Scott Olson/Getty Images News/Getty Images

Muhammad Ali Jr. Speaks Out About Airport Incident

There's no question that it's not an easy time to be a Muslim in America right now, but the son of one of the country's most beloved athletes said he was detained by customs officials because of his religion. What happened to Muhammad Ali Jr. at the airport? In an interview with CBS This Morning Monday, Muhammad Ali Jr., son of the late boxing legend Muhammad Ali, said that he and his mother, Khalilah Camacho Ali, were traveling home to Florida from Jamaica on Feb. 7, when U.S. immigration agents at Fort Lauderdale-Hollywood International Airport allegedly asked him if he was Muslim. When he replied that he was, Muhammad said he was taken into a room and questioned for "about an hour and 45 minutes," despite the fact that he was born in Philadelphia and carries a U.S. passport. He also said he had never before been stopped or questioned when traveling.

In a statement Friday, U.S. Customs and Border Protection told the Louisville Courier-Journal that it could not comment on individual travelers due to Privacy Act restrictions, but said that "all international travelers arriving in the U.S. are subject to CBP inspection." In a separate statement to CBS News, Customs and Border Protection said, "CBP does not discriminate based on religion, race, ethnicity, or sexual orientation.” Romper's request for comment was not immediately returned.

That wasn't particularly reassuring to Muhammad, though. When asked about his thoughts on the CBP statement, he told CBS This Morning that he didn't see how that could be true:

Then why would you ask me [about my religion]? I wouldn’t ask you, "What religion are you? Christian?" Like there’s a problem with it? I know Islam and Christianity is peace.

Attorney Chris Mancini — who is an Ali family friend — said that Khalilah was also questioned, according to TIME, but that she was released after she was able to show the immigration agents a photo of herself with her ex-husband, who was awarded a Presidential Medal of Freedom by President George W. Bush in 2005, according to ESPN. But Muhammad did not have a way to prove his connection to his father, and while he told CBS This Morning that he did tell them who he was, he didn't think they believed him.

Of course, it shouldn't really even matter whether his father was Muhammad Ali, and according to Mancini, they felt that the entire incident was reflective of President Donald Trump's attempt to restrict the entry of Syrian refugees and anyone from a number of Muslim-majority countries into the United States. Even though the temporary ban has since been rejected by a federal court, Mancini told the Courier-Journal that, “to the Ali family, it’s crystal clear that this is directly linked to Trump’s efforts to ban Muslims from the United States,” and argued that the Alis were subject to profiling due to "their Arabic-sounding names."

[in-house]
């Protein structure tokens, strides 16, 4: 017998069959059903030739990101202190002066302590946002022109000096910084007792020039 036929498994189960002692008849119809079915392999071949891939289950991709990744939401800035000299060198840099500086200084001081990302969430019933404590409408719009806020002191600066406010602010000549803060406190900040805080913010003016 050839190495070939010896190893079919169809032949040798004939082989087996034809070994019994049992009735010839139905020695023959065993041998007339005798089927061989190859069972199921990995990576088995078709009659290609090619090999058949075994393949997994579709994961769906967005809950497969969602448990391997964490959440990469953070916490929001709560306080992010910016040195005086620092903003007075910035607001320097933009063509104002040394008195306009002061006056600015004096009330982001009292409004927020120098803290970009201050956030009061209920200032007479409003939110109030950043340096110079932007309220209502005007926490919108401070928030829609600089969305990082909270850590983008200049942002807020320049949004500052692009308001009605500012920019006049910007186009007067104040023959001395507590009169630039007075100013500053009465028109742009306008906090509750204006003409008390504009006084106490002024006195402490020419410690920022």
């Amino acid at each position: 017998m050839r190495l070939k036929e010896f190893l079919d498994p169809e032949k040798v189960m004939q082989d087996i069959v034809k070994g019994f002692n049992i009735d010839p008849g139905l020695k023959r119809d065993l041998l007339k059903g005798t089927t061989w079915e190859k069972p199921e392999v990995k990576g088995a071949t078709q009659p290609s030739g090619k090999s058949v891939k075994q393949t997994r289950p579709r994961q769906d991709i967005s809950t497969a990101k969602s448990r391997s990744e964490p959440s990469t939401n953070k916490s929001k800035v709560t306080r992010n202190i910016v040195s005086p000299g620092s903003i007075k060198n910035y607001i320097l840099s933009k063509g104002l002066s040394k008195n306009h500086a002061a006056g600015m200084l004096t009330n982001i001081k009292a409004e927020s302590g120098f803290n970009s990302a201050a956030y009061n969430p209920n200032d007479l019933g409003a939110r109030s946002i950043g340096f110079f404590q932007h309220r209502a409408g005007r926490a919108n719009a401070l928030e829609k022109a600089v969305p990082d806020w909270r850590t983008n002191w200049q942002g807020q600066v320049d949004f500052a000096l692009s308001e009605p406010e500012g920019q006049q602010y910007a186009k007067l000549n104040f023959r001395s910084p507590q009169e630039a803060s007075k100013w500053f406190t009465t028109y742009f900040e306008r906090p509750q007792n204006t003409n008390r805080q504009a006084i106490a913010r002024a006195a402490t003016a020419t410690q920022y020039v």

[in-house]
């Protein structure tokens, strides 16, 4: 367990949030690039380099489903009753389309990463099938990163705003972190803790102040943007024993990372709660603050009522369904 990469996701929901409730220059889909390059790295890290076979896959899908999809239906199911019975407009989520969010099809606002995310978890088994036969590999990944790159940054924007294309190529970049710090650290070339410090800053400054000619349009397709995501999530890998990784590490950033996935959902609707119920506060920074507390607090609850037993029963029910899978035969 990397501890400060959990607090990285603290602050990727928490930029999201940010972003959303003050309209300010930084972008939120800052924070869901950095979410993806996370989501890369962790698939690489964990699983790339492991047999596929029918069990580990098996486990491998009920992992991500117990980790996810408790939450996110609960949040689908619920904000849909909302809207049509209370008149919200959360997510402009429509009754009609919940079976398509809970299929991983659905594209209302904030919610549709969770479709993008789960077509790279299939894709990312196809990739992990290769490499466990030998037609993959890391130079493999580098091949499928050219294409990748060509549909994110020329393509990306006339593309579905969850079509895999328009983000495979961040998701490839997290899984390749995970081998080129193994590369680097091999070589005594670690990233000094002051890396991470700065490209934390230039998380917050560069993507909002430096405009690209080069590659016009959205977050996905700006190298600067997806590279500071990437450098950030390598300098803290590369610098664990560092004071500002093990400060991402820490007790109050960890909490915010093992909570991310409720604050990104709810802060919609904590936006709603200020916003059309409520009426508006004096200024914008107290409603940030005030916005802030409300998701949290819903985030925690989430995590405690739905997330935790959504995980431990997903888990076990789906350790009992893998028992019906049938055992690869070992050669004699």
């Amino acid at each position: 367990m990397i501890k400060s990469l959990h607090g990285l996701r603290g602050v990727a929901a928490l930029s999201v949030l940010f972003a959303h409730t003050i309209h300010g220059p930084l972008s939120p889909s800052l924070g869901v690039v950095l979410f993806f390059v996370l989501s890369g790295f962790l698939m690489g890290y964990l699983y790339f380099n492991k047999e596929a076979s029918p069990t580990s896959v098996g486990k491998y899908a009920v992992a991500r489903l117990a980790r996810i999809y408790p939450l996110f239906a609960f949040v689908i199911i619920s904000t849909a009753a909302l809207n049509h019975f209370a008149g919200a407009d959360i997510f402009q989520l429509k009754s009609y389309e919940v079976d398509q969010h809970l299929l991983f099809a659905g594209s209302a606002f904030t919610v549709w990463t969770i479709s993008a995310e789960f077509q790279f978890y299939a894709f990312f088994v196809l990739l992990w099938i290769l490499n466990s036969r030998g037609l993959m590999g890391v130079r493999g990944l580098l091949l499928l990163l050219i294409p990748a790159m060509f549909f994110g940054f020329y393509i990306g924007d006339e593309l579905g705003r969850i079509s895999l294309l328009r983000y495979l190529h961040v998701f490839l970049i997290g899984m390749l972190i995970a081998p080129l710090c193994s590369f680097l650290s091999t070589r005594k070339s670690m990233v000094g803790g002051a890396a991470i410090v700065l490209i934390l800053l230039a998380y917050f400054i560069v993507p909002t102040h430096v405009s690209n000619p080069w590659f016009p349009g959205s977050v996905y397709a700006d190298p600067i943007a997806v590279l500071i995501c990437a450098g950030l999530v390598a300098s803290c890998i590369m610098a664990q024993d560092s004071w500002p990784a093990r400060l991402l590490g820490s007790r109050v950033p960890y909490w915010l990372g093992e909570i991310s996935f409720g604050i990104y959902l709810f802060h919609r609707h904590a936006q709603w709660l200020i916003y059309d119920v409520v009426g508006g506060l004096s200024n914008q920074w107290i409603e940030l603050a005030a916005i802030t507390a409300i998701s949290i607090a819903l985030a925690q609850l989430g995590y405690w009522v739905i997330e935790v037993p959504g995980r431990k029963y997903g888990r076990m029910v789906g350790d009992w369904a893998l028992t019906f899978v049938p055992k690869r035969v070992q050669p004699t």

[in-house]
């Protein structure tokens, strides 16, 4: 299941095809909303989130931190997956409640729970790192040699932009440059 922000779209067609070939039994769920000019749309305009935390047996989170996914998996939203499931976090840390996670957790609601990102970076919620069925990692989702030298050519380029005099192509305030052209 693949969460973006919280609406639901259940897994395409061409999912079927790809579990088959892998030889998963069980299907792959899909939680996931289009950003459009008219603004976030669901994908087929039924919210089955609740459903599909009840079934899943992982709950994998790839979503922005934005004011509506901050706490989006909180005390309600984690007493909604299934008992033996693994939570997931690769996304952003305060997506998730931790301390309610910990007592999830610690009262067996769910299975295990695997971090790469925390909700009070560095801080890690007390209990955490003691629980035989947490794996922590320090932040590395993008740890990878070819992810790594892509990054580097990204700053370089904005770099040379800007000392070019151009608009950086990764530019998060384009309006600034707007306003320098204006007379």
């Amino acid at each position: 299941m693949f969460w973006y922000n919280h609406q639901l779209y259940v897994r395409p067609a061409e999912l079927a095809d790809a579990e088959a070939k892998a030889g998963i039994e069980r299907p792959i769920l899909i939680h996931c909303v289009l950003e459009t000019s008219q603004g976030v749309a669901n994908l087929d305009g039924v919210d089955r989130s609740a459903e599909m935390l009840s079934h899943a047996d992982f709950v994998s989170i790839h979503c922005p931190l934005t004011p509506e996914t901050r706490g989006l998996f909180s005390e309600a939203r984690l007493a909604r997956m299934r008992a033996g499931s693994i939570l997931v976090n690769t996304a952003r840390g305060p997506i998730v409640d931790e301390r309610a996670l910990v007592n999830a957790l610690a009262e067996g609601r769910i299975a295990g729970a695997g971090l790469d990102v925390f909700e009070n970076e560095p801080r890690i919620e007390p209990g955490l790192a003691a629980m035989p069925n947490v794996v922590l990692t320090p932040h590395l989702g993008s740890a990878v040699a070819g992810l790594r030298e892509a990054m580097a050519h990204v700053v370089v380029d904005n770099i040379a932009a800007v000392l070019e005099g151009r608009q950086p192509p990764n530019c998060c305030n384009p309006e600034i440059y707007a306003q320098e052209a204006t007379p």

Mancini also told the Miami New-Times that the incident involving the Alis showed that, even though Trump's executive order was blocked by a judge, the effects of it still continue. He said,

What right does the United States have to inquire about somebody's religion when they enter the country? There was no other basis for a secondary inspection. This is an instance where the ban has been enforced even though it has been thrown out. The government is still trying to find grounds to keep Muslims out.

Regardless of your take on Trump's immigration order, Muhammad's experience is extremely concerning. After all, if he is an American-born citizen with no history of being questioned or detained (he also does not have a criminal record, according to CBS News), what other reason could there have been for him to be flagged other than his name? Ultimately, being the family of a famous heavyweight obviously helped — at least it seems to have helped Khalilah — and the Alis have the fame and platform to be able to speak out about in on TV. But for the average Muslim traveler, the news of the Alis' questioning is likely to add to the unfair and unnecessary fear that already exists when it comes to traveling in Trump's America.